do the same. We are so boged down with the perspective that, we cannot
make a change to the software design because of a technical issue. The
user just wants software to work and follow simple logic, but the code
cutter puts the breaks on an idea or concept in the first place, because
of a technical issue.

Lets have a look at a simple example. We all know that once we commit
any service driven application in Yast, we cannot stop the process by
clicking on the Cancel button.

Have a quick look at the following bugs and the tecknocratic response to
a common sense problem we have all had.
I have excluded my own bug report that precipitated the following bugs
and dialogue.

https://bugzilla.novell.com/show_bug.cgi?id=442173
https://bugzilla.novell.com/show_bug.cgi?id=489077

The issue is simple, the code cutter says WONTFIX, because its
technically 'impossible' or 'too hard' yet the consent
is fundamentally logical to the extreme.

I the code-cutter, WONTFIX, something that a user find simple logic in.

How do we explain to a user they cannot use the Cancel Button, because
it wont work and stop a Yast Process that hangs or misbehaves.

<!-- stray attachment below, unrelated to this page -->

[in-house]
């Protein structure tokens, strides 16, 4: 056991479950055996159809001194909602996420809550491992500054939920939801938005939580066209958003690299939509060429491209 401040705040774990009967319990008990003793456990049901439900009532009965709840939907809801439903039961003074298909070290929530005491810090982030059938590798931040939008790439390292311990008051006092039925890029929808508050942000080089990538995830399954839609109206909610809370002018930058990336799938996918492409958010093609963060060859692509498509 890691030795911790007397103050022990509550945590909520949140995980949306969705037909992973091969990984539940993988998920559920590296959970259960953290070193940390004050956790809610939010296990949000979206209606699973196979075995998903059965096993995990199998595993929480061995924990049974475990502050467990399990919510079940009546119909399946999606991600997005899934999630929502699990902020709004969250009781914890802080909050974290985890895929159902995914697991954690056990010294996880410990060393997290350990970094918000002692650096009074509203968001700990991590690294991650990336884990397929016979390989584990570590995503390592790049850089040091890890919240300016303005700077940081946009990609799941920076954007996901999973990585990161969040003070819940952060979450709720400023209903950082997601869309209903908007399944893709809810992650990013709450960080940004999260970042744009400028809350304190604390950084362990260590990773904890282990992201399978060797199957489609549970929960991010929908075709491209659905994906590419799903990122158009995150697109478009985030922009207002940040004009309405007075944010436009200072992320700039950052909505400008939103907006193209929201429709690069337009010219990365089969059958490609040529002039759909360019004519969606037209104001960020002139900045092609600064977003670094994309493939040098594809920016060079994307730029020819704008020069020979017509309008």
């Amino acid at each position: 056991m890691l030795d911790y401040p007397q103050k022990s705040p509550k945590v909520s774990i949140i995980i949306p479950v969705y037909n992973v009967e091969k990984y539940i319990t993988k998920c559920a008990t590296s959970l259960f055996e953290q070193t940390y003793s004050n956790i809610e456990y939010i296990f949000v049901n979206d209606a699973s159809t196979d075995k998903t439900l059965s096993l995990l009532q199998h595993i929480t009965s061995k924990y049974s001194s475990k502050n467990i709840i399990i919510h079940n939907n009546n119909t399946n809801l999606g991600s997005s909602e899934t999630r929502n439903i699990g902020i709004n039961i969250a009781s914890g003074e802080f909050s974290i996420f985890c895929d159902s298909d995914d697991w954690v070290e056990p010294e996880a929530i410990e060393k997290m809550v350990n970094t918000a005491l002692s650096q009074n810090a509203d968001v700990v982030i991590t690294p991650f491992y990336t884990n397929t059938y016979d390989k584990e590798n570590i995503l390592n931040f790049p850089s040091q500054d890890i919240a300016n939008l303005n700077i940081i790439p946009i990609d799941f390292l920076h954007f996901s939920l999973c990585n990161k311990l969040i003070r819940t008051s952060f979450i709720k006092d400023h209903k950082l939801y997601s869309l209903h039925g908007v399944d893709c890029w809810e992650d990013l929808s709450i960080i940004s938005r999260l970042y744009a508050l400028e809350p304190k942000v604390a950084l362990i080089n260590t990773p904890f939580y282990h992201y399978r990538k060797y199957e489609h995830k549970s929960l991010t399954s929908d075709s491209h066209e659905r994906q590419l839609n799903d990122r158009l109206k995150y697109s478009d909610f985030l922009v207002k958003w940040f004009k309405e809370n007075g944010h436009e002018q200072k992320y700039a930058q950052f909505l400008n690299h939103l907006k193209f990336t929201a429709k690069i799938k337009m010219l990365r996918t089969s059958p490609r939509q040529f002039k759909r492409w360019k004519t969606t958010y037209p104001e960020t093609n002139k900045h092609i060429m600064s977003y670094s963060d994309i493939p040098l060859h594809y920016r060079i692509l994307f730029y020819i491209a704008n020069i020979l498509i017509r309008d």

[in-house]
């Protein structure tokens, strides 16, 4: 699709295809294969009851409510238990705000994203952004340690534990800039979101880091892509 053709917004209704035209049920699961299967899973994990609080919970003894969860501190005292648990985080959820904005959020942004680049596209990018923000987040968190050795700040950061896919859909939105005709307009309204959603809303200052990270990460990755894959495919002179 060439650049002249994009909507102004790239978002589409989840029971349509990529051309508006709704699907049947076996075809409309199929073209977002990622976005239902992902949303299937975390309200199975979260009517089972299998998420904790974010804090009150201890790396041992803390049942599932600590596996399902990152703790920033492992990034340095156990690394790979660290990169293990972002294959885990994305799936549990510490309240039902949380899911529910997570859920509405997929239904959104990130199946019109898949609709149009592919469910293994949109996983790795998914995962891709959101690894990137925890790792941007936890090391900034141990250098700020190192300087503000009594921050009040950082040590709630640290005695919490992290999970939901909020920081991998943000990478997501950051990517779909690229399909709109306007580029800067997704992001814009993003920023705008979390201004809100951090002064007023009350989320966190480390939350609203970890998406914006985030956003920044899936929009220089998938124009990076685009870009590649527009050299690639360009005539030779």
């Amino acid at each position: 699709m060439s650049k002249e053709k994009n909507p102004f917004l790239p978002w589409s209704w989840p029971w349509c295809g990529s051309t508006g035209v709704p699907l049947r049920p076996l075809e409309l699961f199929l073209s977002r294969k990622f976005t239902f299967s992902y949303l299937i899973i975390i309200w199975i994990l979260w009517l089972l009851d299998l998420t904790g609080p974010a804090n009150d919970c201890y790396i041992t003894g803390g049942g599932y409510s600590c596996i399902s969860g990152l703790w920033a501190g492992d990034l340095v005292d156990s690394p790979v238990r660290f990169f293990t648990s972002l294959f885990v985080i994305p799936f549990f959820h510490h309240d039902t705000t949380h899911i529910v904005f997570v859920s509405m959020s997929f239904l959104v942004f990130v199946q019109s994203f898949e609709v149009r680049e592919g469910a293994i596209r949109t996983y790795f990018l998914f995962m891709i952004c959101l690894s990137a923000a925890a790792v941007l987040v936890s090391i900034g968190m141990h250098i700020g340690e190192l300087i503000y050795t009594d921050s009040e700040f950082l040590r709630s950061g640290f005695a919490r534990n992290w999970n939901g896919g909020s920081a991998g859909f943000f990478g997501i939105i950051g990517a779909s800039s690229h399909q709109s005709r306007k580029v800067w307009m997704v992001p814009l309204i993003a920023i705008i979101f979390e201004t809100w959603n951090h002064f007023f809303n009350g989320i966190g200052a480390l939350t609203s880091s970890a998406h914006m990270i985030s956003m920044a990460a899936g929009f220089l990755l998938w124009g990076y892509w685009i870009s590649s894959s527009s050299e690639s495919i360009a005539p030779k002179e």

No user is interested in tecknobabel, the button says cancel, and they
want to cancel a misbehaving or hung process in
Yast.

The chef is dictating what the customer can eat at the restaurant.

The whole usability of the project is driven by the programmer, not the
analyst.

The software is created and changed because of technical reasons, not
functional user requirement or simple common sense logic.

The role of the Analyst/Programer always opts for the technical change
or solution.

The users logic has nothing to do with the software's design.

The user hates the software because it does not make sense to them, and
they don't buy it or want to use it.

The CEO's, Private Secretary cannot or hates using the software, and
his/her work is delayed resulting in
the CEO dismissing its possible deployment until such time as it will.

Separate the Business Analyst from the Programer and you will create
world class software, that people love and want to use and
dump the 1990's Model of combining the roles into one indivisible position.

Scott

Roland Haidl wrote: